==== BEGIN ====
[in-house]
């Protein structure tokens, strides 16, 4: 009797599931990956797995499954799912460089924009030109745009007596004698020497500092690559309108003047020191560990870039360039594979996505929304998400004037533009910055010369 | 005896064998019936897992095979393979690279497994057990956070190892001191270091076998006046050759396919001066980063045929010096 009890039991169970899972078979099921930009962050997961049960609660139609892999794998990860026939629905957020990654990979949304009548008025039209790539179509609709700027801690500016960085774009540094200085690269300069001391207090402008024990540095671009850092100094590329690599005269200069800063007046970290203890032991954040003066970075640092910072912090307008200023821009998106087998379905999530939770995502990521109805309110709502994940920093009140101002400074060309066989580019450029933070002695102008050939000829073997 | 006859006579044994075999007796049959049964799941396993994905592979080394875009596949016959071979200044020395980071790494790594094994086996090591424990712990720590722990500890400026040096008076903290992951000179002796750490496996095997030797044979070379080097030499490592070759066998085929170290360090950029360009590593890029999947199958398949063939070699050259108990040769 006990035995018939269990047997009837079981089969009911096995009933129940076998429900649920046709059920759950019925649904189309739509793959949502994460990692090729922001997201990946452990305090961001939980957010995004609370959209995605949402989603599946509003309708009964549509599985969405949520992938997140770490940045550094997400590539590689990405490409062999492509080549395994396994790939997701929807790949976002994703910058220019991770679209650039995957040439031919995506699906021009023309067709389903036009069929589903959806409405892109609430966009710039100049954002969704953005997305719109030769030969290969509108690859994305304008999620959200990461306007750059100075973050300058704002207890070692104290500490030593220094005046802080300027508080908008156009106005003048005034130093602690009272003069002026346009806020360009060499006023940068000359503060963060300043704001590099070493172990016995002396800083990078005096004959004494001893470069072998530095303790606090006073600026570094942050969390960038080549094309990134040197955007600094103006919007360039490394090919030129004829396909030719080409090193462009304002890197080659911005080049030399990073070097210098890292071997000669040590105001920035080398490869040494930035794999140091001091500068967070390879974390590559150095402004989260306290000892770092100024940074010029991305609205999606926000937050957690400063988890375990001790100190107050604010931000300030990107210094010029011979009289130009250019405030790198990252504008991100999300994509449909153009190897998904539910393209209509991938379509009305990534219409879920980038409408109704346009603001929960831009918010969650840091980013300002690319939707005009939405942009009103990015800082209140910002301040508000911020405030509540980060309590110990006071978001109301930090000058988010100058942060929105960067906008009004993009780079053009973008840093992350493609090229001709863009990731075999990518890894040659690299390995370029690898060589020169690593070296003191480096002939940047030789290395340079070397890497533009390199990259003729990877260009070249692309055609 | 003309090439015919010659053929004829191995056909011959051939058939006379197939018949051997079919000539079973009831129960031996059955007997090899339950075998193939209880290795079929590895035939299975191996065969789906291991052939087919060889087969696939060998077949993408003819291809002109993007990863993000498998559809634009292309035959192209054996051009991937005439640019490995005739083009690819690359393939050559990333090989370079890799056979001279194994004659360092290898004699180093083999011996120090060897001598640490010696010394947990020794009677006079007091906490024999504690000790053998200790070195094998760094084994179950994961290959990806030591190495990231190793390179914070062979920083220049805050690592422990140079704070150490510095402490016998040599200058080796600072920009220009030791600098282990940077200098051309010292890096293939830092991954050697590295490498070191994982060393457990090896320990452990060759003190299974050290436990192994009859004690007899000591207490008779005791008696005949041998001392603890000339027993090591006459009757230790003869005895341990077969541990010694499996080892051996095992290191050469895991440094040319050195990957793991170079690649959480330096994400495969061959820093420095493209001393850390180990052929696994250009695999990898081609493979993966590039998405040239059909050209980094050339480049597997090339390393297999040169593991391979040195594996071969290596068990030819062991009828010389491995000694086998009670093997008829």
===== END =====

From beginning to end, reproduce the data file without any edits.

[in-house]
């Protein structure tokens, strides 16, 4: 009797599931990956797995499954799912460089924009030109745009007596004698020497500092690559309108003047020191560990870039360039594979996505929304998400004037533009910055010369 | 005896064998019936897992095979393979690279497994057990956070190892001191270091076998006046050759396919001066980063045929010096 009890039991169970899972078979099921930009962050997961049960609660139609892999794998990860026939629905957020990654990979949304009548008025039209790539179509609709700027801690500016960085774009540094200085690269300069001391207090402008024990540095671009850092100094590329690599005269200069800063007046970290203890032991954040003066970075640092910072912090307008200023821009998106087998379905999530939770995502990521109805309110709502994940920093009140101002400074060309066989580019450029933070002695102008050939000829073997 | 006859006579044994075999007796049959049964799941396993994905592979080394875009596949016959071979200044020395980071790494790594094994086996090591424990712990720590722990500890400026040096008076903290992951000179002796750490496996095997030797044979070379080097030499490592070759066998085929170290360090950029360009590593890029999947199958398949063939070699050259108990040769 006990035995018939269990047997009837079981089969009911096995009933129940076998429900649920046709059920759950019925649904189309739509793959949502994460990692090729922001997201990946452990305090961001939980957010995004609370959209995605949402989603599946509003309708009964549509599985969405949520992938997140770490940045550094997400590539590689990405490409062999492509080549395994396994790939997701929807790949976002994703910058220019991770679209650039995957040439031919995506699906021009023309067709389903036009069929589903959806409405892109609430966009710039100049954002969704953005997305719109030769030969290969509108690859994305304008999620959200990461306007750059100075973050300058704002207890070692104290500490030593220094005046802080300027508080908008156009106005003048005034130093602690009272003069002026346009806020360009060499006023940068000359503060963060300043704001590099070493172990016995002396800083990078005096004959004494001893470069072998530095303790606090006073600026570094942050969390960038080549094309990134040197955007600094103006919007360039490394090919030129004829396909030719080409090193462009304002890197080659911005080049030399990073070097210098890292071997000669040590105001920035080398490869040494930035794999140091001091500068967070390879974390590559150095402004989260306290000892770092100024940074010029991305609205999606926000937050957690400063988890375990001790100190107050604010931000300030990107210094010029011979009289130009250019405030790198990252504008991100999300994509449909153009190897998904539910393209209509991938379509009305990534219409879920980038409408109704346009603001929960831009918010969650840091980013300002690319939707005009939405942009009103990015800082209140910002301040508000911020405030509540980060309590110990006071978001109301930090000058988010100058942060929105960067906008009004993009780079053009973008840093992350493609090229001709863009990731075999990518890894040659690299390995370029690898060589020169690593070296003191480096002939940047030789290395340079070397890497533009390199990259003729990877260009070249692309055609 | 003309090439015919010659053929004829191995056909011959051939058939006379197939018949051997079919000539079973009831129960031996059955007997090899339950075998193939209880290795079929590895035939299975191996065969789906291991052939087919060889087969696939060998077949993408003819291809002109993007990863993000498998559809634009292309035959192209054996051009991937005439640019490995005739083009690819690359393939050559990333090989370079890799056979001279194994004659360092290898004699180093083999011996120090060897001598640490010696010394947990020794009677006079007091906490024999504690000790053998200790070195094998760094084994179950994961290959990806030591190495990231190793390179914070062979920083220049805050690592422990140079704070150490510095402490016998040599200058080796600072920009220009030791600098282990940077200098051309010292890096293939830092991954050697590295490498070191994982060393457990090896320990452990060759003190299974050290436990192994009859004690007899000591207490008779005791008696005949041998001392603890000339027993090591006459009757230790003869005895341990077969541990010694499996080892051996095992290191050469895991440094040319050195990957793991170079690649959480330096994400495969061959820093420095493209001393850390180990052929696994250009695999990898081609493979993966590039998405040239059909050209980094050339480049597997090339390393297999040169593991391979040195594996071969290596068990030819062991009828010389491995000694086998009670093997008829």